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Black Lives Matter Social Justice

Black Lives Matter is a Movement, not a Moment.

Following the brutal murder of George Floyd, yet another African American man’s death as a result of police brutality, the injustices of the centuries-long lynching of black men in America are no longer concealed or hidden from the public eye. With the power of social media, people around the world from Auckland in New Zealand, to Mogadishu in Somalia, are standing in solidarity with the protestors in the US to ensure that the message is clear: Black Lives Matter.

Following the brutal murder of George Floyd, yet another African American man’s death as a result of police brutality, the injustices of the centuries-long lynching of black men in America are no longer concealed or hidden from the public eye. With the power of social media, people around the world from Auckland in New Zealand, to Mogadishu in Somalia, are standing in solidarity with the protestors in the US to ensure that the message is clear: Black Lives Matter.

1024px-Black_Lives_Matter_Protest
Image: Johnny Silvercloud | Wikimedia Commons

The BLM movement is not something new, however. Created by Alicia Garza, Opal Tometi and Patrisse Cullor it was formally established in the year of 2013 following the murder of Trayvon Martin who was gunned down by George Zimmerman in claim of ‘self-defence’[1]. The hashtag went viral on Twitter that same year when Zimmerman was acquitted; this ultimately gave a name to a movement that has previously existed in support of Black lives. The hashtag resurfaced not too long after when Michael Brown was shot by police officer Darren Wilson, this time focusing on the increasing rate of deaths of African Americans at the hands of police. 

Black people in the USA are 2.5x more likely to be killed by police compared to their white counterparts despite making up only 13% of the population, a study led by Frank Edwards from Rutgers University School of Criminal Justice discovered. He argues “We need to increase transparency of police use-of-force if we are going to decrease the number of civilian deaths in this country as a result of these encounters”[2], emphasising the importance of holding the criminal justice system accountable for the excessive and fatal police force used, especially on black men.

Some argue that the movement has simply manifested itself time and time again under different names but still ultimately fight for the same cause. Those of the Black Panther organisation, National Association for the Advancement of Coloured People (NAACP) and Brotherhood of Sleeping Car Porters (BSCP) have all fought and protested for both individual and societal reformation in the United States.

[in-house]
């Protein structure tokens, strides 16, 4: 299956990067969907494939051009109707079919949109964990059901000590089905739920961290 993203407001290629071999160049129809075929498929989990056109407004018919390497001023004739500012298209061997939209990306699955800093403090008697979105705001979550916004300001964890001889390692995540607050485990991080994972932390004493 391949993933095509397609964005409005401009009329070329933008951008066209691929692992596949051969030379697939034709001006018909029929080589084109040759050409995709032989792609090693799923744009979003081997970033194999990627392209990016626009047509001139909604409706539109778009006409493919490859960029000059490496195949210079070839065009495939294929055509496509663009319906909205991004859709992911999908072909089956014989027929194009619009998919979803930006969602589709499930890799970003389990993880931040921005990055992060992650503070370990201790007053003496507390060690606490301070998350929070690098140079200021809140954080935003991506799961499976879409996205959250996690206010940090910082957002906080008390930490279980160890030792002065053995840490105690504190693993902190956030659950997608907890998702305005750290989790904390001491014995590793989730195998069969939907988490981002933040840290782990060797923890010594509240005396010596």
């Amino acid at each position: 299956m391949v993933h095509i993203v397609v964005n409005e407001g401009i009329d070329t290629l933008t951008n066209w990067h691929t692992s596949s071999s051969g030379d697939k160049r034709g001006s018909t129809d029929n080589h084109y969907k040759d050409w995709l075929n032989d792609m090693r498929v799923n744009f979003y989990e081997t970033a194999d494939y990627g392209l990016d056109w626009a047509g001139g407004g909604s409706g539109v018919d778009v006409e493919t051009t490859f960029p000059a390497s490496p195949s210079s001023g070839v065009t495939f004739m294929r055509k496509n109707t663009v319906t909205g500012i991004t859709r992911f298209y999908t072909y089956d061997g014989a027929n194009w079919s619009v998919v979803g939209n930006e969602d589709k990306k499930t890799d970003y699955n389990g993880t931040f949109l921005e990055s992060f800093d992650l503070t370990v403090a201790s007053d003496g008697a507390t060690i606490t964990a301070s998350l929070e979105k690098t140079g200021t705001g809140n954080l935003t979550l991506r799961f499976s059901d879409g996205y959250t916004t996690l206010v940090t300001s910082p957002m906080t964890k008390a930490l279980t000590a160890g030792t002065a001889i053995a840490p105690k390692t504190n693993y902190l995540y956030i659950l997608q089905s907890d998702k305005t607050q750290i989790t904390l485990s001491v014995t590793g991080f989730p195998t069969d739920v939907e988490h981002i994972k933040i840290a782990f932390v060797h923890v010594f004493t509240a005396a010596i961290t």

However, previous organisations – those with a name and those without – have often resorted to violent expositions which detracted from the core message they wanted to be heard. Similar situations have occurred in recent times, with riots and looting taking the focus away from the movement and re-capturing the media’s attention so that they have the liberty to paint the BLM movement in a disparaging light.

Alicia Garza reiterates that the message of the Black Lives Matter movement is not a moment that should only resurface when acts of institutionalised racism are exposed, but a continuous campaign for the freedom of black people across the world. Garza’s belief that “Our movement is grounded in love”[3] shows that the BLM movement is not interested in just condemning the criminal justice system or calling for the “murder of law enforcements” but rather strengthening the black community through job provisions, better education,  safer homes and equal opportunities.

In order for all lives to matter we have to recognise that black lives matter too, not just for one moment, but as a means of striving for freedom all over the world.

There are many ways in which we can help this movement too. We can start by educating ourselves on the history of the BLM movements and trace its roots through American history. We can also acknowledge the deep-rooted racism within our own history and challenge them with the morals and standards we have in place today. We can also sign petitions to reform the legal system, advocate for better education for all and a better appreciation for the black community.

“If you are neutral in situations of injustice, you have chosen the side of the oppressor”

Desmond Tutu

 


References:

  1. Bloomberg Quick Take Originals (2016) A History of the Black Lives Matter Movement, Available at: https://www.youtube.com/watch?v=jMedqlxbFfM (Accessed: 10 June 2020).
  2. Lally, R, (2019) Police Use of Fatal Force Identified as a Leading Cause of Death in Young Men, Available at: https://www.rutgers.edu/news/police-use-fatal-force-identified-leading-cause-death-young-men (Accessed 10 June 2020)
  3. Fusion (2016) Black Lives Matter (BLM) Has a Message You Don’t Hear, Available At: https://www.youtube.com/watch?v=KIUnz3cfo-w (Accessed 11 June 2020)

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Written by Filsan Hussein

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